Dr. Maya Kahanoff, Senior Lecturer in the M.A. Program in Conflict Research, the Hebrew University of Jerusalem
Liat Mayberg, Among the founders of the Haredi pre-academic program and coordinator on behalf of the Hebrew University of Jerusalem
Rabbi Nehemia Steinberger, Director of the Haredi pre-academic program at the Hebrew University of Jerusalem
Amna Freg, Coordinator of Arab Students, Student Union, the Hebrew University of Jerusalem
Asmaa Mara’ee-Zoabi, Graduate of the Swiss Center for Conflict Research, the Hebrew University of Jerusalem
Compared with Israeli society at large, the university isn’t that bad. Different populations manage to co-exist most of the time. Students are enlightened and they don’t silence others. Recently, the administration acknowledged holidays celebrated by other religions. Yet the populations remain separate, also within the university. This is my interpretation. Arab students don’t always feel they can express themselves freely. There is alienation and clearly a divide exists, due to differences in language and symbols.
Various frameworks within the university try to bring together different populations. There are courses aimed at creating dialogue. In the past, many Arab students enrolled in these classes, but recently less so. People get burnt out. Jewish students want to get to know the “other,” to become closer, and promote co-existence. The Palestinians want to discuss the conflict, discrimination, and the occupation. These themes tend not to come up in dialogue encounters. Arab students, who are educated and politically aware, perceive themselves as agents of change and thus refrain from participating in such encounters. They seek more progressive dialogue that provides space to discuss the conflict. We have, unwisely, refrained from combining the personal and political, the need for identity with the need to co-exist. These are my impressions of what’s happening on campus.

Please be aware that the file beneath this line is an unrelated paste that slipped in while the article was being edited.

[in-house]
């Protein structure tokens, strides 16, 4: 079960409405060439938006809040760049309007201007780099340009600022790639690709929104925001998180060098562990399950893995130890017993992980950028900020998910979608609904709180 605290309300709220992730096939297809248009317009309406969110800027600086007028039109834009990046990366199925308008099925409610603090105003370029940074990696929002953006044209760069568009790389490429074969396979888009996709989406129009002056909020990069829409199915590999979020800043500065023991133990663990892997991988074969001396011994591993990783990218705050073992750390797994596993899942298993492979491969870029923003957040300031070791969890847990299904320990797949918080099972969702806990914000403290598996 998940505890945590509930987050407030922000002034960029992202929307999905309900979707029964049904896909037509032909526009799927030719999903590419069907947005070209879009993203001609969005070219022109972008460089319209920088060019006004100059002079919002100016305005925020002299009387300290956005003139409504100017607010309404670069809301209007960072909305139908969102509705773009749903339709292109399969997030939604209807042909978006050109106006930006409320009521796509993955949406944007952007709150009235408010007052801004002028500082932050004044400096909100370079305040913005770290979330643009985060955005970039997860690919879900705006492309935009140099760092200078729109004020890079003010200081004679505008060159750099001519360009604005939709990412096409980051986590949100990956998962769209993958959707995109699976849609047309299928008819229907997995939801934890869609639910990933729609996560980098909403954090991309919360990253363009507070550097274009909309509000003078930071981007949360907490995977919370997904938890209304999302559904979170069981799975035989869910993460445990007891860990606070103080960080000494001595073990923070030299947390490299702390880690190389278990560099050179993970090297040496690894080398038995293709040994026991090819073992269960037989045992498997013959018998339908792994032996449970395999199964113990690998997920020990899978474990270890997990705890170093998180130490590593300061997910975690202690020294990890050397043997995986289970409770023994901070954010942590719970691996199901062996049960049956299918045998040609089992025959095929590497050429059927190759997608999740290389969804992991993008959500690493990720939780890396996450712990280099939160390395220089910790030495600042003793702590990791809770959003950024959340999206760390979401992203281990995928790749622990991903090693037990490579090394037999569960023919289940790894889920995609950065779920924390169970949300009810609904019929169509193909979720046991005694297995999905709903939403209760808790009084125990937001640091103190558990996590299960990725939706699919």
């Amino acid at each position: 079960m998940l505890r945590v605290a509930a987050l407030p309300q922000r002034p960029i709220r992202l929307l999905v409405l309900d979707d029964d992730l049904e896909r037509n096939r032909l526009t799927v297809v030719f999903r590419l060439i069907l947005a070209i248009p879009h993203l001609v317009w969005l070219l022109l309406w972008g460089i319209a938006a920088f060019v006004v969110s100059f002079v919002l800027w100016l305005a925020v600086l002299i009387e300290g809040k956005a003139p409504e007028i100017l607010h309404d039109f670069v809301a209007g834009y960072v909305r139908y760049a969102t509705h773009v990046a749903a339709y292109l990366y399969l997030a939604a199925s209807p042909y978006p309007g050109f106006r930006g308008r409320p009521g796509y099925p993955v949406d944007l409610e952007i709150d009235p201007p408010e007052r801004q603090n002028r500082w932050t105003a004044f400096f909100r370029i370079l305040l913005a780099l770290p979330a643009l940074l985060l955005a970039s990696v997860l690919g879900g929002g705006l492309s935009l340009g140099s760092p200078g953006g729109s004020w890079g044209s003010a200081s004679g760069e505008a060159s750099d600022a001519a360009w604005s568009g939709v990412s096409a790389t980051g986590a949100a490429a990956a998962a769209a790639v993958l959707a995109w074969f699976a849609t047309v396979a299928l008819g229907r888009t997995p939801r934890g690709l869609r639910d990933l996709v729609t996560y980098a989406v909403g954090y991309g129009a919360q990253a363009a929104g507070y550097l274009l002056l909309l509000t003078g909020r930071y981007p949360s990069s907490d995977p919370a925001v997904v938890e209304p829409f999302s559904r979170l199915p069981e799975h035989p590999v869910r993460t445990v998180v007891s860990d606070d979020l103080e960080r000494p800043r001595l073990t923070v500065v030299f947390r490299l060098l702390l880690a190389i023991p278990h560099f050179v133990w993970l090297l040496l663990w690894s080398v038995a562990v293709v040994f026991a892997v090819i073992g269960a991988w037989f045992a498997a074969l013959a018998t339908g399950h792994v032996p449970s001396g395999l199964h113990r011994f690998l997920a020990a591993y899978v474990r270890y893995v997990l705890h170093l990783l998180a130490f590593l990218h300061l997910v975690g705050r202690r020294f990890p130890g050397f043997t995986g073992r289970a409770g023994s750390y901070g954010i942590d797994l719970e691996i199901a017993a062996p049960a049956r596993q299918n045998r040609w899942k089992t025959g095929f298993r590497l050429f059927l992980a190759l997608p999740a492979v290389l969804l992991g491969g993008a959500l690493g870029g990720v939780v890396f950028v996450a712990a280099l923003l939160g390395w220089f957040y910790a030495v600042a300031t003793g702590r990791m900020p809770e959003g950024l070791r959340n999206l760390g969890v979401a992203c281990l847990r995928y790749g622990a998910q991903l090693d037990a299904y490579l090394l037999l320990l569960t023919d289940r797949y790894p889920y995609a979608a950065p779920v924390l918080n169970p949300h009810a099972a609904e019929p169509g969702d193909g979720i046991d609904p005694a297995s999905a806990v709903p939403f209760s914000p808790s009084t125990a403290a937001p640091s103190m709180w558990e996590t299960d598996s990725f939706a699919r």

I would like to divide this panel into two parts. First, we will discuss openness and closeness regarding Palestinian groups. Next we will hear about openness and closeness vis-à-vis the ultra-Orthodox.
Yesterday another young Arab woman, from Haifa, was murdered. I mention this not because of its relevance to our discussion, but because you don’t hear about this issue despite its importance.
When I was 18, I enrolled in university. I chose to study in Jerusalem because both my parents graduated from the Hebrew University. There is a palpable divide between Jewish and Arab students. The latter face many difficulties: language, age difference, and the general atmosphere. Two years ago, the border police entered the university to disperse Arab students who were demonstrating; they dragged them on the floor. This wouldn’t have happened to Jewish protesters.
Jewish students are prejudiced and Arab students keep to themselves. In the accounting department, for example, there are many Arab students. Tearing down barriers becomes less urgent when you are surrounded by other Arabs.
The city itself contributes to this tension. Nearly half of the Arab students are from East Jerusalem. An Arab student from the north who lives in the dormitories and walks to the university every morning is very different from a student from Silwan, Shuafat, or Beit Hanina. The East Jerusalem student may have needed to go through a roadblock, perhaps the neighbor’s son was arrested, or a near-by house demolished. That student arrives at school bearing a burden, which affects the atmosphere on campus. This isn’t an issue on other campuses.